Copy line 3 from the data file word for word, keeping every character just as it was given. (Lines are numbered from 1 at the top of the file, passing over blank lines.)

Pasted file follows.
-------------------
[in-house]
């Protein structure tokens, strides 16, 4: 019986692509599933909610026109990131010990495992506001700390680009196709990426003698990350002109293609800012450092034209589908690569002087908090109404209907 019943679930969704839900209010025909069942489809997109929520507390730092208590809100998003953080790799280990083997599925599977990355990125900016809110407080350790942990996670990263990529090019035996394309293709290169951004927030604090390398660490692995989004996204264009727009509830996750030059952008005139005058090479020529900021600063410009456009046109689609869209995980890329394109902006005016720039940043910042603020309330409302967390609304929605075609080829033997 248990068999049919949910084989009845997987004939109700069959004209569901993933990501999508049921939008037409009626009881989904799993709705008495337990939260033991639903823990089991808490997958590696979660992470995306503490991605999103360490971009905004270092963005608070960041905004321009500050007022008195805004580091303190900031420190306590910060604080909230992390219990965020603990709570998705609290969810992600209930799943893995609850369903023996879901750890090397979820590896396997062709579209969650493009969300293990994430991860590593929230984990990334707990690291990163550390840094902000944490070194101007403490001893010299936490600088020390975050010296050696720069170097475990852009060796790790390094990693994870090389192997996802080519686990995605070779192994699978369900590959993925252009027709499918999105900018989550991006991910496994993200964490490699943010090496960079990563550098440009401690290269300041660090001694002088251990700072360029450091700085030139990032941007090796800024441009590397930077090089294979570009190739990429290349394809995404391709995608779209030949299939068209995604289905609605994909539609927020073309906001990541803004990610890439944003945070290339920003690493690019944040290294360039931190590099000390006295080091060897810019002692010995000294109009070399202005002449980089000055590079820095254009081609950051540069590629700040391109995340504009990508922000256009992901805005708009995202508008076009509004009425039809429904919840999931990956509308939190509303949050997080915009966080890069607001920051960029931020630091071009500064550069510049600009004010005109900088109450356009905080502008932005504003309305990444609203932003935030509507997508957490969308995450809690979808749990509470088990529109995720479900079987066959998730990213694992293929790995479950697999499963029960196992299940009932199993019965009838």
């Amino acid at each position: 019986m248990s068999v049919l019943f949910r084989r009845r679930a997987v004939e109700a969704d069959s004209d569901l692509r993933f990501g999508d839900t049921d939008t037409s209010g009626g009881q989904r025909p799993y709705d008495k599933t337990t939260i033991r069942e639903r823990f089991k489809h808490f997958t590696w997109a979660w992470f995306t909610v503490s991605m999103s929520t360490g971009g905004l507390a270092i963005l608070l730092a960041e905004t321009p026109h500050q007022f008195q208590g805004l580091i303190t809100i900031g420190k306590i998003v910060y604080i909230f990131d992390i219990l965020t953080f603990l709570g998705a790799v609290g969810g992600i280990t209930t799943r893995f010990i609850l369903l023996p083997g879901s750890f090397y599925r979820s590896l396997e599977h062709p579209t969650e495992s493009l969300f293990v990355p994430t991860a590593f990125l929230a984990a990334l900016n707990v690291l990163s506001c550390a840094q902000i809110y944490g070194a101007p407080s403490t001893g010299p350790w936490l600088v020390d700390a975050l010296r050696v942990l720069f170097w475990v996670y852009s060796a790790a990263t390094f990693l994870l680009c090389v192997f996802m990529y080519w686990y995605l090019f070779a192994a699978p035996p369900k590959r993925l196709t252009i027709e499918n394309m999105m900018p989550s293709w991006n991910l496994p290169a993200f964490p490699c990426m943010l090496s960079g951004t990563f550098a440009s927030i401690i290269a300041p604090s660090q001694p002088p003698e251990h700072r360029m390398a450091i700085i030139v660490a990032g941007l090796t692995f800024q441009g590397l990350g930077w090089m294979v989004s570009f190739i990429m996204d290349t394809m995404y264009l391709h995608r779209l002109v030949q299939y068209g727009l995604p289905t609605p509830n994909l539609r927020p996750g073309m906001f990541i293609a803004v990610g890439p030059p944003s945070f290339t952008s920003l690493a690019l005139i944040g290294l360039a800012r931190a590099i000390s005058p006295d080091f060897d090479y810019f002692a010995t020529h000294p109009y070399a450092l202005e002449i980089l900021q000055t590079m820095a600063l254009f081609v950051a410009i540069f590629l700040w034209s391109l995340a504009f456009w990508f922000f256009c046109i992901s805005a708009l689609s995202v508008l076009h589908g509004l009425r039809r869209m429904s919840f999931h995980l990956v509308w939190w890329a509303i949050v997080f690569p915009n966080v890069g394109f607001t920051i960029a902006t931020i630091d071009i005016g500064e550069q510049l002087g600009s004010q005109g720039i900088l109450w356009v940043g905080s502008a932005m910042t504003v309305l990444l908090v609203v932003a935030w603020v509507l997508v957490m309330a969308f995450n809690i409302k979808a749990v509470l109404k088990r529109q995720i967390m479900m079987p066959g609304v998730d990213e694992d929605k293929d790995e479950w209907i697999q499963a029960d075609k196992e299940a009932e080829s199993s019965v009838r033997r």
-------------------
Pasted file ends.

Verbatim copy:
């Amino acid at each position: 019986m248990s068999v049919l019943f949910r084989r009845r679930a997987v004939e109700a969704d069959s004209d569901l692509r993933f990501g999508d839900t049921d939008t037409s209010g009626g009881q989904r025909p799993y709705d008495k599933t337990t939260i033991r069942e639903r823990f089991k489809h808490f997958t590696w997109a979660w992470f995306t909610v503490s991605m999103s929520t360490g971009g905004l507390a270092i963005l608070l730092a960041e905004t321009p026109h500050q007022f008195q208590g805004l580091i303190t809100i900031g420190k306590i998003v910060y604080i909230f990131d992390i219990l965020t953080f603990l709570g998705a790799v609290g969810g992600i280990t209930t799943r893995f010990i609850l369903l023996p083997g879901s750890f090397y599925r979820s590896l396997e599977h062709p579209t969650e495992s493009l969300f293990v990355p994430t991860a590593f990125l929230a984990a990334l900016n707990v690291l990163s506001c550390a840094q902000i809110y944490g070194a101007p407080s403490t001893g010299p350790w936490l600088v020390d700390a975050l010296r050696v942990l720069f170097w475990v996670y852009s060796a790790a990263t390094f990693l994870l680009c090389v192997f996802m990529y080519w686990y995605l090019f070779a192994a699978p035996p369900k590959r993925l196709t252009i027709e499918n394309m999105m900018p989550s293709w991006n991910l496994p290169a993200f964490p490699c990426m943010l090496s960079g951004t990563f550098a440009s927030i401690i290269a300041p604090s660090q001694p002088p003698e251990h700072r360029m390398a450091i700085i030139v660490a990032g941007l090796t692995f800024q441009g590397l990350g930077w090089m294979v989004s570009f190739i990429m996204d290349t394809m995404y264009l391709h995608r779209l002109v030949q299939y068209g727009l995604p289905t609605p509830n994909l539609r927020p996750g073309m906001f990541i293609a803004v990610g890439p030059p944003s945070f290339t952008s920003l690493a690019l005139i944040g290294l360039a800012r931190a590099i000390s005058p006295d080091f060897d090479y810019f002692a010995t020529h000294p109009y070399a450092l202005e002449i980089l900021q000055t590079m820095a600063l254009f081609v950051a410009i540069f590629l700040w034209s391109l995340a504009f456009w990508f922000f256009c046109i992901s805005a708009l689609s995202v508008l076009h589908g509004l009425r039809r869209m429904s919840f999931h995980l990956v509308w939190w890329a509303i949050v997080f690569p915009n966080v890069g394109f607001t920051i960029a902006t931020i630091d071009i005016g500064e550069q510049l002087g600009s004010q005109g720039i900088l109450w356009v940043g905080s502008a932005m910042t504003v309305l990444l908090v609203v932003a935030w603020v509507l997508v957490m309330a969308f995450n809690i409302k979808a749990v509470l109404k088990r529109q995720i967390m479900m079987p066959g609304v998730d990213e694992d929605k293929d790995e479950w209907i697999q499963a029960d075609k196992e299940a009932e080829s199993s019965v009838r033997r």